Rio Olympics 2016: From Thomas Bach to Andy Murray, who said what at the opening ceremony
The world was enthralled by the vibrant Rio Olympics 2016 ceremony in Rio and here how top personalities reacted at the ceremony
The 2016 Rio Olympics were declared open by Brazil's interim president Michel Temer amid a chorus of boos and jeers at Rio de Janeiro.
Brazilian marathon runner Vanderlei Cordeiro lit the Olympic cauldron on Friday to mark the start of the 2016 Games.
Cordeiro famously led the 2004 Olympic marathon in Athens before victory was snatched from him when he was attacked by a spectator. He eventually won the bronze.
Tennis star Gustavo Kuertem kicked off the cauldron relay on Friday which concluded the opening ceremony.
He handed over to 1996 Olympic basketball silver medallist Hortencia Marcari who in turn passed it to Cordeiro.
The opening ceremony was decidedly simple and low-tech, a reflection of Brazil's tough economic times. In one of the world's most unequal societies, the spectacle celebrated the culture of the favelas, the slums that hang vertiginously above the renowned beaches of Rio and ring the Maracana.
The world was enthralled by the vibrant ceremony in Rio and here how top personalities reacted at the ceremony
"Our admiration for you is even greater because you managed this at a very difficult time in Brazilian history. We have always believed in you."
- International Olympic chief Thomas Bach
"Here we stand to deliver history. History to be made by the athletes, the volunteers, the public, the youth. The Olympic dream is now a wonderful reality. The best place in the world is here and now. Rio, Brazil welcomes the world with open arms."
- Organising committee president Carlos Nuzman
"I just hope I don't fall. That would be a real nightmare."
- Denmark flagbearer Caroline Wozniacki
"My samba dancing is terrible, horrible -- and I won't be doing it."
- Andy Murray, carrying the flag for Britain
"I got my hair dyed green and yellow for the team. My friend in Miami did it and it took about three hours."
- Jamaican sprint star Shelly-Ann Fraser-Pryce
"I will be proud and not nervous. It is time now to think about the sport."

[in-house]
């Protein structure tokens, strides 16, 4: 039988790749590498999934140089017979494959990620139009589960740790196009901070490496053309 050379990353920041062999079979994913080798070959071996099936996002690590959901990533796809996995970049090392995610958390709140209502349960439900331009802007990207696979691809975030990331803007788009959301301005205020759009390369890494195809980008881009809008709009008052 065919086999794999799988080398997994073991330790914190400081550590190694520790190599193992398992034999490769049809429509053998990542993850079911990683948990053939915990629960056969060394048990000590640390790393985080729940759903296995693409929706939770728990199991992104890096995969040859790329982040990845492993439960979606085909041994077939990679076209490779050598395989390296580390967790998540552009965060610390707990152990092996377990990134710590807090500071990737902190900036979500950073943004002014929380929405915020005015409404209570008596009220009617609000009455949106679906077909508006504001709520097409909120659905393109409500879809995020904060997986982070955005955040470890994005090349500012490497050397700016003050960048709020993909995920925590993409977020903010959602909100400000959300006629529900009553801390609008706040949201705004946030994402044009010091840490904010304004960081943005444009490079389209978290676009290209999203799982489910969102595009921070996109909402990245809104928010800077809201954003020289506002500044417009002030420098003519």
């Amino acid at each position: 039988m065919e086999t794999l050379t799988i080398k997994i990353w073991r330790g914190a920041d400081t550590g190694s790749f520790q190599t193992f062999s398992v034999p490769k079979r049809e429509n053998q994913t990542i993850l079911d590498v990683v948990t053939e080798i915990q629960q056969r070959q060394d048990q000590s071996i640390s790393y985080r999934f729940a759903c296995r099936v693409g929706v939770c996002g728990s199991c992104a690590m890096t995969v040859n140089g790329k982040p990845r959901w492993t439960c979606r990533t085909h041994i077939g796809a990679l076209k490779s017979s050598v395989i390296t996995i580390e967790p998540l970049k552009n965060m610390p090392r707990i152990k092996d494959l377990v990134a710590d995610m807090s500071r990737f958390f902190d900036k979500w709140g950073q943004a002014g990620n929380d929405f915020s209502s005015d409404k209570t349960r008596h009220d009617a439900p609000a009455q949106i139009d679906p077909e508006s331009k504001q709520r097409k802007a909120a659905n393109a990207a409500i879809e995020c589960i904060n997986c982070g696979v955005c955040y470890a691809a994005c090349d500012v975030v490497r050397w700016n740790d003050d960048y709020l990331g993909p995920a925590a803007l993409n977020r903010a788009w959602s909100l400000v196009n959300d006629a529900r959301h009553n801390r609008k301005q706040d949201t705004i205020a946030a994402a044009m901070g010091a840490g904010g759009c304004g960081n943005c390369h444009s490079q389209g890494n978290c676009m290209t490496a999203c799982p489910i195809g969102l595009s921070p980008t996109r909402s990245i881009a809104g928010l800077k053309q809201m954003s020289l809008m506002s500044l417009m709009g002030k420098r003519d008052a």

- Rose Nathike Lokonyen, carrying the flag for the refugee team
"It was my mum (Sue) who rung me and told me. She's been sick for a while but the doctors gave her permission to come to Brazil and she is somewhere in Rio with my sister watching on a big screen. That makes it extra special."
- Ella Nicholas of the Cook Islands who discovered she was on flag duty from her mother
"I don't think anyone's dropped the flag and I don't want to be the first."
- Ireland's Patrick Barnes
"In the past two months for sure it affected the athletes. It was a difficult situation. We were ready for the worst, the whole Russian team could have been banned, but there were reasonable people that too the right decisions. It is clear that there is a doping problem, but the clean athletes they should not suffer from that."
- Russian volleyball player Sergei Tetyukhin
"We've got some pretty cool cloaks from back home. It's pretty special to be wearing that with all the past flagbearers that have worn it before. It just brings the mana (respect) of everyone that's gone in this team before."
- New Zealand's Peter Burling
"I'm very nervous because I get sweaty palms. I have a tendency to be a bit clumsy but I'll make sure I won't let this one go."
- Australian flagbearer, cyclist Anna Meares
"It is a very special moment, especially for the older generation in Kosovo. They have survived wars, they went through such hard times and what is happening today has been a dream for a long time for all people in Kosovo."
- Majilinda Kelmendi, flag bearer for Kosovo who are in their first Games
THE VIEW FROM OUTSIDE RIO
"Tonight, the first-ever #TeamRefugees will also stand before the world and prove that you can succeed no matter where you're from."
- US president Barack Obama
"Nailed it @andy_murray!"
- Chris Hoy, who carried the British flag in 2012, congratulating Murray's flawless, one-handed flag-carrying technique.
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Murray, who is preparing for the Indian Wells, left his tennis shoes underneath his car to dry out overnight — but they had vanished when he returned in the morning. His wedding ring was tied to his footwear.
Murray had asked for help on social media earlier, saying he'd left his tennis shoes -- which were stinky after a day of practice in the California desert -- underneath his car to dry out overnight only to find them vanished when he returned in the morning.